History of Miss. Deaf America
The Miss Deaf America Ambassadorship Program (MDAAP), originally named as Miss Deaf America Program (MDAP), became a reality thanks to two individuals: Douglas J. Burke and Douglas Bahl. In 1966, the National Cultural Program was established, to find hidden talents among deaf people in the visual arts. Based on the phenomenal growth of the state contests within the Cultural Program, Dr. Burke felt there was still something missing. There was one aspect of the arts that had yet to be explored, the world of drama. Dr. Burke created a vision, the need to “recognize deaf actresses at an early age” thus, with the NAD’s blessings, the Miss Deaf America Talent Pageant, was created with support of the National Cultural Program. The program evolved under Bahl’s leadership to become the Miss Deaf America Program.
The purpose of the pageant was to recognize excellence in the Deaf community; the winner of the NAD Miss Deaf America title became a role model for deaf and hard of hearing women all over the nation.
From that time on, the NAD MDAP was held every two years during the NAD Conference. Deaf and hard of hearing youth women across the United States came together to represent their home states and demonstrate talents, leadership, fellowship, character in their quest for the NAD Miss Deaf America title. Throughout the history of the pageant, the contestants have learned about and celebrated the uniqueness of the Deaf community, Deaf culture, and American Sign Language.
The first NAD Miss Deaf America Pageant was held in Miami Beach, Florida during the 1972 NAD Convention had five participants. Ann Billington won the first title of Miss Deaf America.
Since 1972, the pageant has changed to reflect the times. In 1976, the word ‘talent’ was removed and it was dubbed the NAD Miss Deaf America Pageant, similar to the structure of the Miss America Pageant. Before reaching the national-level competition, participants competed at the local and state level, thus providing a larger number of women the opportunity to test their public-speaking skills, stage presence, leadership and poise, as well as the ability to think on their feet. Contestants were judged across a broad spectrum of categories including community service, academics, perspectives, on current events, knowledge of Deaf culture, and more.
Continuing the evolution, 2008 brought about a name and program focus change. State Pageant Directors voted to make it the Miss Deaf America Ambassadorship Program (MDAAP) to reflect the significant role the contest winners took on.
The contest winner earned the title of Miss Deaf America Ambassador and was awarded the MDAAP educational scholarship. As the NAD Miss Deaf America Ambassador, the winner traveled across America, promoting the ideals of the NAD, worked for the rights of deaf and hard of hearing people and encouraged deaf youth to unite for the betterment of the Deaf community. The NAD Miss Deaf America Ambassador continued to serve as a role model to young deaf women, encouraging them to develop their potential to the fullest.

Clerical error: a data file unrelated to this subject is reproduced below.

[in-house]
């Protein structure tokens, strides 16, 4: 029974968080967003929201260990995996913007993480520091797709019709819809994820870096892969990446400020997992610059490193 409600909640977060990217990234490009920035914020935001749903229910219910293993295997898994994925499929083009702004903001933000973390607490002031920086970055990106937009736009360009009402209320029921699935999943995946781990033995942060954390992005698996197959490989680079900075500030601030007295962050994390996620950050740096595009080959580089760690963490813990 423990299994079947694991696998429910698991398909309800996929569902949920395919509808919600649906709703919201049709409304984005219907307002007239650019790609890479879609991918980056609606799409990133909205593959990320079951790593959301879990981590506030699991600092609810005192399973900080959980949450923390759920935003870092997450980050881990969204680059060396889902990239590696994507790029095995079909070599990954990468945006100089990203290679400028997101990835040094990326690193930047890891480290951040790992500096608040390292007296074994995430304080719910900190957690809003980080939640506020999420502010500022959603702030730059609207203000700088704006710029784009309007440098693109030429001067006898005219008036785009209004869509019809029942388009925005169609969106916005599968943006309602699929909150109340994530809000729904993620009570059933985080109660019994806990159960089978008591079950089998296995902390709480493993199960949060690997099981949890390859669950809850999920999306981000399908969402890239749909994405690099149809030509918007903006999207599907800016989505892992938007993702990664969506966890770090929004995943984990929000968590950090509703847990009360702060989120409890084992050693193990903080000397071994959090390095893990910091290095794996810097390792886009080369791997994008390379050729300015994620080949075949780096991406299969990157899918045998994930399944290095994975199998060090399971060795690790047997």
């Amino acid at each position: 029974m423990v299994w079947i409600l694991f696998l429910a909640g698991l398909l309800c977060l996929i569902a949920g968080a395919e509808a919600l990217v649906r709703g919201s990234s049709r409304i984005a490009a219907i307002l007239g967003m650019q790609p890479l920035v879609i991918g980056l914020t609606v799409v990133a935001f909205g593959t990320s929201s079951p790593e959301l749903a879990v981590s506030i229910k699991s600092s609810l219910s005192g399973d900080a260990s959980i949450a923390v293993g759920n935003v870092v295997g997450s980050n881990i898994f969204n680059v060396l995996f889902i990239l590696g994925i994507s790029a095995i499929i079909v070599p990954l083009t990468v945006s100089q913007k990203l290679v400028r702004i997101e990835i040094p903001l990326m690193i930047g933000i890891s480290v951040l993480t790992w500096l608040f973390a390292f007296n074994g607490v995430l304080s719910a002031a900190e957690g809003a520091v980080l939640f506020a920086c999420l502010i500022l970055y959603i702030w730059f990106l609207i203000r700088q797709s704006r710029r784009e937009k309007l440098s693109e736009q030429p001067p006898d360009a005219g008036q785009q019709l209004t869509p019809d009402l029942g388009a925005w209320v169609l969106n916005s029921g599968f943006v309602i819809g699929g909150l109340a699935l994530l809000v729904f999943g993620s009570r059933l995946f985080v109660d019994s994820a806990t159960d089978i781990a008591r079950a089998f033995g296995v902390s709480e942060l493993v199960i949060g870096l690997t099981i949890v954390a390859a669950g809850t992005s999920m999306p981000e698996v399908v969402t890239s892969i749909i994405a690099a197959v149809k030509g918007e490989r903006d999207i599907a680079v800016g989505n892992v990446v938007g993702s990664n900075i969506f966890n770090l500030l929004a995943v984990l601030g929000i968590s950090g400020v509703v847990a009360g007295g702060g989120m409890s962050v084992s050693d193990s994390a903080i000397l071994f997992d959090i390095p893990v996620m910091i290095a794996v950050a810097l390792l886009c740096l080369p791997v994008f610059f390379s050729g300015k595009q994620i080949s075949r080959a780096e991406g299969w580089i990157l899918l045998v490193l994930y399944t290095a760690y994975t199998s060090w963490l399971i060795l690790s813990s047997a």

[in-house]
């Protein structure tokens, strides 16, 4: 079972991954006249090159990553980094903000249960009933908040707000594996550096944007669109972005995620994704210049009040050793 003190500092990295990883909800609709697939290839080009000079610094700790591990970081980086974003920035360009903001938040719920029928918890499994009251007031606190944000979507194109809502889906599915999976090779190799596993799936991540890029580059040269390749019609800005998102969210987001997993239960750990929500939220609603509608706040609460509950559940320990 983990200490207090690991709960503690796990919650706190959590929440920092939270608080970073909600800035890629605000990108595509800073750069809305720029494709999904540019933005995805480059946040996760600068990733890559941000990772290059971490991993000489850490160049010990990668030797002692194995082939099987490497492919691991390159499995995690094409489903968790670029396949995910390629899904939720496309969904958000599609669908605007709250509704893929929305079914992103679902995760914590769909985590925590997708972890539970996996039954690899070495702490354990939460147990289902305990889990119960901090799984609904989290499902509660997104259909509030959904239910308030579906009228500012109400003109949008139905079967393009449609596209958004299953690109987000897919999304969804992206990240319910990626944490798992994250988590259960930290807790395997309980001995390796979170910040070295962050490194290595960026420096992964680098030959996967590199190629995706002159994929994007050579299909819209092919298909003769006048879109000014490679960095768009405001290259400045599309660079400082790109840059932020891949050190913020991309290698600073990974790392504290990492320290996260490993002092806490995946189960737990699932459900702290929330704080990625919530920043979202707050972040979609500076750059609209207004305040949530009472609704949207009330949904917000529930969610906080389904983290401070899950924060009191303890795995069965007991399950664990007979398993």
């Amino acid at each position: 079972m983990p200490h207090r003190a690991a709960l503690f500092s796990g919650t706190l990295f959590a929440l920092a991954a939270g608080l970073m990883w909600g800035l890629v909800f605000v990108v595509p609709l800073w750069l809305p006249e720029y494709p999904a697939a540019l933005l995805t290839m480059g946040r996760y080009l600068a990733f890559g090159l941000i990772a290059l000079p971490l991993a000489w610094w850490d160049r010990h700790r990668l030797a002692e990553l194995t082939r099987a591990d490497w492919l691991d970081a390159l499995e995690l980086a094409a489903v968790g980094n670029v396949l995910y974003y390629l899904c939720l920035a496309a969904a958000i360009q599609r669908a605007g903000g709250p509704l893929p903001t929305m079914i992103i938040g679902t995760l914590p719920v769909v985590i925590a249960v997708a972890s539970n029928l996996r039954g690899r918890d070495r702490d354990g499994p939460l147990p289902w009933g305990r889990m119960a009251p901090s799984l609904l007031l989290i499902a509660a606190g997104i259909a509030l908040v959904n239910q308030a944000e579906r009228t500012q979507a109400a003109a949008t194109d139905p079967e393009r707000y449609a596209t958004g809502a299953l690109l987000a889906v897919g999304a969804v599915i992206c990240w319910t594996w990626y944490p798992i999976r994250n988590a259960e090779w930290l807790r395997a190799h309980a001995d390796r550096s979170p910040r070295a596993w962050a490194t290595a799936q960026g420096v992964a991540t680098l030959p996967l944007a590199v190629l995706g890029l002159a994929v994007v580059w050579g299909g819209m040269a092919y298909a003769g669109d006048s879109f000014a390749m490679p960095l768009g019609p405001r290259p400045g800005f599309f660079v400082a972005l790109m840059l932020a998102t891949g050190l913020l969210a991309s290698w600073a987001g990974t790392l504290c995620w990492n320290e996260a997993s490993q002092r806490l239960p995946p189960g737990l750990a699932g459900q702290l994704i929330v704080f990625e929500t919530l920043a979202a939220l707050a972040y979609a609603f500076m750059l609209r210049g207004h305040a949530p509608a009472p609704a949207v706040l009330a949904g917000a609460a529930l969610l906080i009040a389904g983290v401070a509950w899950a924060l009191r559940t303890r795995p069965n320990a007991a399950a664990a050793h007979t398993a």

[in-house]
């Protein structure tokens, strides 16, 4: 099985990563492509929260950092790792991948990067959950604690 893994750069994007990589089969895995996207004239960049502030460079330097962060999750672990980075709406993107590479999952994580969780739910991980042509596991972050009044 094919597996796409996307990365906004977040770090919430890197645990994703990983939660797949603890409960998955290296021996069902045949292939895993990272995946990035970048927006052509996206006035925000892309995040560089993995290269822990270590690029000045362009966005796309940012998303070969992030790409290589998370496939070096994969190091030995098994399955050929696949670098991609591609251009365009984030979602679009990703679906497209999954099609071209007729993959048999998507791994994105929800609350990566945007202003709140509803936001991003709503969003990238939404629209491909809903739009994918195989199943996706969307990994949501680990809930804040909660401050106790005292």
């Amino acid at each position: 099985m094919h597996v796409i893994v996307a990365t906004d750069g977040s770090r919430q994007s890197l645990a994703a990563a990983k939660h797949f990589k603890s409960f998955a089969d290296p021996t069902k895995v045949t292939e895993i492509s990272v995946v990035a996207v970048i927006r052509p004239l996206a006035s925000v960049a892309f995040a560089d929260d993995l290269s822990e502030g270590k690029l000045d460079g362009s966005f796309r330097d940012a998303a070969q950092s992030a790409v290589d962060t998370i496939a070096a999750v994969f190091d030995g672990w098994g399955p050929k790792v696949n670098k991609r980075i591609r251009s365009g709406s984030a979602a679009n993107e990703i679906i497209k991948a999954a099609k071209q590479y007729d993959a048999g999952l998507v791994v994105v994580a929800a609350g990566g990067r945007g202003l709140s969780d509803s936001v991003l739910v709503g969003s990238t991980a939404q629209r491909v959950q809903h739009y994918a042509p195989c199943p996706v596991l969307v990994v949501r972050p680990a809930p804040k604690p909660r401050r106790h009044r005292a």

MDAAP was open to deaf and hard of hearing women from all fifty states, between the ages of 18 and 30. The selection of the NAD Miss Deaf America was based on five categories: private interview, platform presentation, artistic expression, presence and poise, and on-stage interview.
In 2012, MDAAP celebrated its 40th anniversary event as the final competition. Chanel Gleicher won the last title as the Miss. Deaf America Ambassador 2012 – 2014. The MDAAP discontinued its competition as a pageant for young women. The new program, Youth Ambassador Program, opened its doors in 2014.
|1972||Ann Billington, Miss Gallaudet||Miami Beach, FL |
|1974||Mary Alice Pearce, Miss Deaf Mississippi (relinquished crown)|
Pam Young, Miss Gallaudet
|Seattle, WA |
|1976||Susan Davidoff, Miss Deaf Maryland||Houston, TX |
|1978||Jackie Roth, Miss Deaf Maryland (relinquished crown) |
Debra Krausa, Miss Deaf Pennsylvania
|Rochester, NY |
|1980||Mary Beth Barber, Miss Deaf New York||Cincinnati, OH |
|1982||Barbara Tubba, Miss Deaf New York||St. Louis, MO |
|1984||Margo Cienik, Miss Deaf California||Baltimore, MD |
|1986||Patricia Brennan, Miss Deaf Maine||Salt Lake City, UT|
|1988||Brandi Sculthorpe, Miss Deaf Illinois||Charleston, SC |
|1990||Nancylynn Ward, Miss Deaf California||Indianapolis, IN |
|1992||Stephanie Long, Miss Deaf California||Denver, CO |
|1994||Maureen Yates, Miss Deaf Maryland (relinquished crown)|
Jennifer Yost, Miss Deaf Virginia
|Knoxville, TN |
|1996||Meghan Rainone, Miss Deaf New Jersey||Portland, OR |
|1998||Amy Wong, Miss Deaf California||San Antonio, TX |
|2000||Lauren Treuel, Miss Deaf Illinois||Norfolk, VA |
|2002||Tyese Wright, Miss Deaf Maryland||Washington, DC|
|2004||Erin Casler, Miss Deaf South Dakota||Kansas City, MO|
|2006||Chelsea Tobin, Miss Deaf South Dakota||Palm Springs, CA|
|2008||Michelle Lapides, Miss Deaf Maryland||New Orleans, LA |
|2010||Rachel Mazique, Miss Deaf Illinois||Philadelphia, PA|
|2012||Chanel Gleicher, Miss Deaf Maryland||Louisville, KY|